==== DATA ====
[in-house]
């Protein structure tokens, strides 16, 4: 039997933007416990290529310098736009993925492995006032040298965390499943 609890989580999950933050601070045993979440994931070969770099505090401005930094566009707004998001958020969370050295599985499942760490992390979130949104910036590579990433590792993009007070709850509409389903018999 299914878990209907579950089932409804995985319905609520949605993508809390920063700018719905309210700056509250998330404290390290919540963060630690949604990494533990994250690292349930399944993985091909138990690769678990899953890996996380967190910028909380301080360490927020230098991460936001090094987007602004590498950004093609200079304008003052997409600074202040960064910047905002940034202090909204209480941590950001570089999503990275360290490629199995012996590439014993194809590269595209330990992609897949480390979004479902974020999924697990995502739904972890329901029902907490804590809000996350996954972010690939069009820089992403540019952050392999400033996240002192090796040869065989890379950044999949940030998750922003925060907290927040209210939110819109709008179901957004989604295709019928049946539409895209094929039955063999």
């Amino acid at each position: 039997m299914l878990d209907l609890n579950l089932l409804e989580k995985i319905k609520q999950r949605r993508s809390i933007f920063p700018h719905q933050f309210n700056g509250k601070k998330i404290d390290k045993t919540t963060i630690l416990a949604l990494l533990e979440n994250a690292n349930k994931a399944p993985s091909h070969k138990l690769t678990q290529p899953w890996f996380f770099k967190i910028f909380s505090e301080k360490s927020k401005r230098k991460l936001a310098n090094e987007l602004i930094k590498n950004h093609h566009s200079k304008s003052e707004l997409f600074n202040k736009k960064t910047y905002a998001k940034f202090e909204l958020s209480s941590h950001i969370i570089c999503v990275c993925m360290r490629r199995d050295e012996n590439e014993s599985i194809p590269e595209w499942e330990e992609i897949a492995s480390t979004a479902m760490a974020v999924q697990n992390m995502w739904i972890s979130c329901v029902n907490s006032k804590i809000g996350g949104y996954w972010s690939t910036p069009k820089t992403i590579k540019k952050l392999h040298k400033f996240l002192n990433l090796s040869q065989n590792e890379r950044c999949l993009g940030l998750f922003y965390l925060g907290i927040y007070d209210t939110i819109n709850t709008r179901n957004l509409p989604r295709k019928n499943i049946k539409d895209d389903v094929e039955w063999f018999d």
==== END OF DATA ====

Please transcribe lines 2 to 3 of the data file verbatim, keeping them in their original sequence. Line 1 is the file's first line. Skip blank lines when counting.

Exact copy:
């Protein structure tokens, strides 16, 4: 039997933007416990290529310098736009993925492995006032040298965390499943 609890989580999950933050601070045993979440994931070969770099505090401005930094566009707004998001958020969370050295599985499942760490992390979130949104910036590579990433590792993009007070709850509409389903018999 299914878990209907579950089932409804995985319905609520949605993508809390920063700018719905309210700056509250998330404290390290919540963060630690949604990494533990994250690292349930399944993985091909138990690769678990899953890996996380967190910028909380301080360490927020230098991460936001090094987007602004590498950004093609200079304008003052997409600074202040960064910047905002940034202090909204209480941590950001570089999503990275360290490629199995012996590439014993194809590269595209330990992609897949480390979004479902974020999924697990995502739904972890329901029902907490804590809000996350996954972010690939069009820089992403540019952050392999400033996240002192090796040869065989890379950044999949940030998750922003925060907290927040209210939110819109709008179901957004989604295709019928049946539409895209094929039955063999």
């Amino acid at each position: 039997m299914l878990d209907l609890n579950l089932l409804e989580k995985i319905k609520q999950r949605r993508s809390i933007f920063p700018h719905q933050f309210n700056g509250k601070k998330i404290d390290k045993t919540t963060i630690l416990a949604l990494l533990e979440n994250a690292n349930k994931a399944p993985s091909h070969k138990l690769t678990q290529p899953w890996f996380f770099k967190i910028f909380s505090e301080k360490s927020k401005r230098k991460l936001a310098n090094e987007l602004i930094k590498n950004h093609h566009s200079k304008s003052e707004l997409f600074n202040k736009k960064t910047y905002a998001k940034f202090e909204l958020s209480s941590h950001i969370i570089c999503v990275c993925m360290r490629r199995d050295e012996n590439e014993s599985i194809p590269e595209w499942e330990e992609i897949a492995s480390t979004a479902m760490a974020v999924q697990n992390m995502w739904i972890s979130c329901v029902n907490s006032k804590i809000g996350g949104y996954w972010s690939t910036p069009k820089t992403i590579k540019k952050l392999h040298k400033f996240l002192n990433l090796s040869q065989n590792e890379r950044c999949l993009g940030l998750f922003y965390l925060g907290i927040y007070d209210t939110i819109n709850t709008r179901n957004l509409p989604r295709k019928n499943i049946k539409d895209d389903v094929e039955w063999f018999d």